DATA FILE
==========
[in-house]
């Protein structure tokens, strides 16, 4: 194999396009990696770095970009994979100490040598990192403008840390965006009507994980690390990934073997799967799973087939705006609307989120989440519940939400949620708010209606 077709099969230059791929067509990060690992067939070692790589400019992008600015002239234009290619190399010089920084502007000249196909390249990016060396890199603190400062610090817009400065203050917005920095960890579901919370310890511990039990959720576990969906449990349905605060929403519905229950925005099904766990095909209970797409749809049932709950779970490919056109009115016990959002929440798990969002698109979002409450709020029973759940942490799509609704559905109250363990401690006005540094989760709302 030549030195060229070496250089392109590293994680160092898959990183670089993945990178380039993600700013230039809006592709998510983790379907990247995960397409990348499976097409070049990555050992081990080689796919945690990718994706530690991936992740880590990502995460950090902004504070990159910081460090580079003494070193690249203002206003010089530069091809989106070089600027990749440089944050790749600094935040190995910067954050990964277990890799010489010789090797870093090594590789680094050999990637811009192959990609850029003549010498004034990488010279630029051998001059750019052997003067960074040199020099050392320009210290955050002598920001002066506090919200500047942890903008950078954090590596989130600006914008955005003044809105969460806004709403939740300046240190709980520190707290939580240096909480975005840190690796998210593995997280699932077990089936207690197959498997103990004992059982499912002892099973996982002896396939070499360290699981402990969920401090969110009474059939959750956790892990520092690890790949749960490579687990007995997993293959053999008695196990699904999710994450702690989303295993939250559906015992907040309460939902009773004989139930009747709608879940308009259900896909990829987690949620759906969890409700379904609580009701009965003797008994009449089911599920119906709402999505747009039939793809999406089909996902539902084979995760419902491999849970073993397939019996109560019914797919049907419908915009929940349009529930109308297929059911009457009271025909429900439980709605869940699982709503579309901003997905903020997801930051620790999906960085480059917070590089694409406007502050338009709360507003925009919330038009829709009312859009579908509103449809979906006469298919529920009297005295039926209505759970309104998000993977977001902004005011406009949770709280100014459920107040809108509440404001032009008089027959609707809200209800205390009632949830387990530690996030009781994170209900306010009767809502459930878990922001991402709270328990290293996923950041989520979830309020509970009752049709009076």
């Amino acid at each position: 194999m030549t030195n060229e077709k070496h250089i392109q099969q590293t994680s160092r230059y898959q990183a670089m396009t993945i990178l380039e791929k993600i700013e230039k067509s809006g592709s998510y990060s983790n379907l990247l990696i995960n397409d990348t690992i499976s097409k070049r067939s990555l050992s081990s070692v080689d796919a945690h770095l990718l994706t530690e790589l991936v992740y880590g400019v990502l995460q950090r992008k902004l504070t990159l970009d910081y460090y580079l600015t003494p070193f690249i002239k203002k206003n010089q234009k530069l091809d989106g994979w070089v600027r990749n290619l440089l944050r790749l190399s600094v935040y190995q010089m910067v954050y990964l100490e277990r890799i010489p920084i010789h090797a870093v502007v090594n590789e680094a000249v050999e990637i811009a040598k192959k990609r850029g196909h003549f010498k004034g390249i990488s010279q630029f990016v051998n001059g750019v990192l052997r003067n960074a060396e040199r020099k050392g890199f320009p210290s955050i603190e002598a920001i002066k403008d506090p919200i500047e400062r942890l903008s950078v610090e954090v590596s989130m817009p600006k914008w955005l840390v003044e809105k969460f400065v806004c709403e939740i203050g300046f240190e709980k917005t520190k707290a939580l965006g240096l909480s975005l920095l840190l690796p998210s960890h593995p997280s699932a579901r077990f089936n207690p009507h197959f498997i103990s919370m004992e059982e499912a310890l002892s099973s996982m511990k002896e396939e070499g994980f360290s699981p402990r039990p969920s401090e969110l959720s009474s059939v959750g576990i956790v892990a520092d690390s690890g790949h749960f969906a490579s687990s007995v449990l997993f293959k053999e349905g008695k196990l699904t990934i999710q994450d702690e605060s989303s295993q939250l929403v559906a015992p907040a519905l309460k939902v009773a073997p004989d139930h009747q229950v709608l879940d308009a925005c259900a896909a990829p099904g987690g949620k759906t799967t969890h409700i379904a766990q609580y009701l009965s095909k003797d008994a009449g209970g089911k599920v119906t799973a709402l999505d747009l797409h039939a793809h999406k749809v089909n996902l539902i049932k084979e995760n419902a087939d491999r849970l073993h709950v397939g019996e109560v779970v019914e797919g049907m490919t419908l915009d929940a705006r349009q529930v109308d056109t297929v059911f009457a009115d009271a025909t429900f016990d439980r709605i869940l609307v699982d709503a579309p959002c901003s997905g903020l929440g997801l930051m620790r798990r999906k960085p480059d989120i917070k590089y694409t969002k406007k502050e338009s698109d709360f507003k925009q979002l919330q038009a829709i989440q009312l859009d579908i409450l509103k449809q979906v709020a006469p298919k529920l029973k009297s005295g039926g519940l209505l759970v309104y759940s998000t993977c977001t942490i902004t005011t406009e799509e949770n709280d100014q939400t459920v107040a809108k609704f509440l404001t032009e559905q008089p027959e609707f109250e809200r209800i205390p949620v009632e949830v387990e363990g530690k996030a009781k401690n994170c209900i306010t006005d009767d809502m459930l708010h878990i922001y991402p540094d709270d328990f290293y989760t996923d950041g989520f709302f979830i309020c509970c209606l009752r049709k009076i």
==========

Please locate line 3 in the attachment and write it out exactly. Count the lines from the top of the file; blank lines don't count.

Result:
């Amino acid at each position: 194999m030549t030195n060229e077709k070496h250089i392109q099969q590293t994680s160092r230059y898959q990183a670089m396009t993945i990178l380039e791929k993600i700013e230039k067509s809006g592709s998510y990060s983790n379907l990247l990696i995960n397409d990348t690992i499976s097409k070049r067939s990555l050992s081990s070692v080689d796919a945690h770095l990718l994706t530690e790589l991936v992740y880590g400019v990502l995460q950090r992008k902004l504070t990159l970009d910081y460090y580079l600015t003494p070193f690249i002239k203002k206003n010089q234009k530069l091809d989106g994979w070089v600027r990749n290619l440089l944050r790749l190399s600094v935040y190995q010089m910067v954050y990964l100490e277990r890799i010489p920084i010789h090797a870093v502007v090594n590789e680094a000249v050999e990637i811009a040598k192959k990609r850029g196909h003549f010498k004034g390249i990488s010279q630029f990016v051998n001059g750019v990192l052997r003067n960074a060396e040199r020099k050392g890199f320009p210290s955050i603190e002598a920001i002066k403008d506090p919200i500047e400062r942890l903008s950078v610090e954090v590596s989130m817009p600006k914008w955005l840390v003044e809105k969460f400065v806004c709403e939740i203050g300046f240190e709980k917005t520190k707290a939580l965006g240096l909480s975005l920095l840190l690796p998210s960890h593995p997280s699932a579901r077990f089936n207690p009507h197959f498997i103990s919370m004992e059982e499912a310890l002892s099973s996982m511990k002896e396939e070499g994980f360290s699981p402990r039990p969920s401090e969110l959720s009474s059939v959750g576990i956790v892990a520092d690390s690890g790949h749960f969906a490579s687990s007995v449990l997993f293959k053999e349905g008695k196990l699904t990934i999710q994450d702690e605060s989303s295993q939250l929403v559906a015992p907040a519905l309460k939902v009773a073997p004989d139930h009747q229950v709608l879940d308009a925005c259900a896909a990829p099904g987690g949620k759906t799967t969890h409700i379904a766990q609580y009701l009965s095909k003797d008994a009449g209970g089911k599920v119906t799973a709402l999505d747009l797409h039939a793809h999406k749809v089909n996902l539902i049932k084979e995760n419902a087939d491999r849970l073993h709950v397939g019996e109560v779970v019914e797919g049907m490919t419908l915009d929940a705006r349009q529930v109308d056109t297929v059911f009457a009115d009271a025909t429900f016990d439980r709605i869940l609307v699982d709503a579309p959002c901003s997905g903020l929440g997801l930051m620790r798990r999906k960085p480059d989120i917070k590089y694409t969002k406007k502050e338009s698109d709360f507003k925009q979002l919330q038009a829709i989440q009312l859009d579908i409450l509103k449809q979906v709020a006469p298919k529920l029973k009297s005295g039926g519940l209505l759970v309104y759940s998000t993977c977001t942490i902004t005011t406009e799509e949770n709280d100014q939400t459920v107040a809108k609704f509440l404001t032009e559905q008089p027959e609707f109250e809200r209800i205390p949620v009632e949830v387990e363990g530690k996030a009781k401690n994170c209900i306010t006005d009767d809502m459930l708010h878990i922001y991402p540094d709270d328990f290293y989760t996923d950041g989520f709302f979830i309020c509970c209606l009752r049709k009076i």